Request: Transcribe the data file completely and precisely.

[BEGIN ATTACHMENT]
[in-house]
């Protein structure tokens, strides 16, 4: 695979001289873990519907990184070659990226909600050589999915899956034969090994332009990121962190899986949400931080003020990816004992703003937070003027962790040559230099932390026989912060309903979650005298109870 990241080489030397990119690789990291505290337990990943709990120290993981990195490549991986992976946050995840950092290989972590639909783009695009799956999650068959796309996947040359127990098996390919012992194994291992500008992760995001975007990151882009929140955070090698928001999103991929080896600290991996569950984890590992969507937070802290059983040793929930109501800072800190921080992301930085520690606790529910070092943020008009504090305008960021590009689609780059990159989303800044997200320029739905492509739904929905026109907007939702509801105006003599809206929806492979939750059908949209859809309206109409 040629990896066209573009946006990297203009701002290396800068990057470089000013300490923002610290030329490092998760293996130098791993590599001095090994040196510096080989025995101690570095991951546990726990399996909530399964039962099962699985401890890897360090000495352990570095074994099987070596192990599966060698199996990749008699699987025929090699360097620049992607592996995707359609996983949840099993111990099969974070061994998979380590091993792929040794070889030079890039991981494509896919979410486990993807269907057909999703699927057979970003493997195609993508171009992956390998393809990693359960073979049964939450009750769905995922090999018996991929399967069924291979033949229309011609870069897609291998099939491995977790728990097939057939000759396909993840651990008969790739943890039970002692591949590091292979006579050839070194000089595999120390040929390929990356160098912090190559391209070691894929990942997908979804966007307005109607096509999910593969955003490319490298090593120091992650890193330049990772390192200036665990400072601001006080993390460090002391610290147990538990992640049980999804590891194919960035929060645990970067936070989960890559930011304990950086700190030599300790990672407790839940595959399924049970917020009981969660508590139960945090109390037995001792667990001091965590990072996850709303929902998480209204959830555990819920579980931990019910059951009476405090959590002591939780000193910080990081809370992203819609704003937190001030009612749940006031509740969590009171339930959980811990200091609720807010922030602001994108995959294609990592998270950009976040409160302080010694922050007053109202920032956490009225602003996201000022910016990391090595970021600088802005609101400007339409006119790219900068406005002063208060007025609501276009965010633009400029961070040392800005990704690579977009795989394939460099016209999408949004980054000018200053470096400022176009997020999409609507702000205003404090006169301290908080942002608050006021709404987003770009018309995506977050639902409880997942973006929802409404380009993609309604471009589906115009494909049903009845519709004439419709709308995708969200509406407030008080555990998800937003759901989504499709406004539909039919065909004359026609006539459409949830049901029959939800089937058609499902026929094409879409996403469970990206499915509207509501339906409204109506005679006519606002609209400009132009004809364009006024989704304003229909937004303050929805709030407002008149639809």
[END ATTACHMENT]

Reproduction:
[in-house]
């Protein structure tokens, strides 16, 4: 695979001289873990519907990184070659990226909600050589999915899956034969090994332009990121962190899986949400931080003020990816004992703003937070003027962790040559230099932390026989912060309903979650005298109870 990241080489030397990119690789990291505290337990990943709990120290993981990195490549991986992976946050995840950092290989972590639909783009695009799956999650068959796309996947040359127990098996390919012992194994291992500008992760995001975007990151882009929140955070090698928001999103991929080896600290991996569950984890590992969507937070802290059983040793929930109501800072800190921080992301930085520690606790529910070092943020008009504090305008960021590009689609780059990159989303800044997200320029739905492509739904929905026109907007939702509801105006003599809206929806492979939750059908949209859809309206109409 040629990896066209573009946006990297203009701002290396800068990057470089000013300490923002610290030329490092998760293996130098791993590599001095090994040196510096080989025995101690570095991951546990726990399996909530399964039962099962699985401890890897360090000495352990570095074994099987070596192990599966060698199996990749008699699987025929090699360097620049992607592996995707359609996983949840099993111990099969974070061994998979380590091993792929040794070889030079890039991981494509896919979410486990993807269907057909999703699927057979970003493997195609993508171009992956390998393809990693359960073979049964939450009750769905995922090999018996991929399967069924291979033949229309011609870069897609291998099939491995977790728990097939057939000759396909993840651990008969790739943890039970002692591949590091292979006579050839070194000089595999120390040929390929990356160098912090190559391209070691894929990942997908979804966007307005109607096509999910593969955003490319490298090593120091992650890193330049990772390192200036665990400072601001006080993390460090002391610290147990538990992640049980999804590891194919960035929060645990970067936070989960890559930011304990950086700190030599300790990672407790839940595959399924049970917020009981969660508590139960945090109390037995001792667990001091965590990072996850709303929902998480209204959830555990819920579980931990019910059951009476405090959590002591939780000193910080990081809370992203819609704003937190001030009612749940006031509740969590009171339930959980811990200091609720807010922030602001994108995959294609990592998270950009976040409160302080010694922050007053109202920032956490009225602003996201000022910016990391090595970021600088802005609101400007339409006119790219900068406005002063208060007025609501276009965010633009400029961070040392800005990704690579977009795989394939460099016209999408949004980054000018200053470096400022176009997020999409609507702000205003404090006169301290908080942002608050006021709404987003770009018309995506977050639902409880997942973006929802409404380009993609309604471009589906115009494909049903009845519709004439419709709308995708969200509406407030008080555990998800937003759901989504499709406004539909039919065909004359026609006539459409949830049901029959939800089937058609499902026929094409879409996403469970990206499915509207509501339906409204109506005679006519606002609209400009132009004809364009006024989704304003229909937004303050929805709030407002008149639809």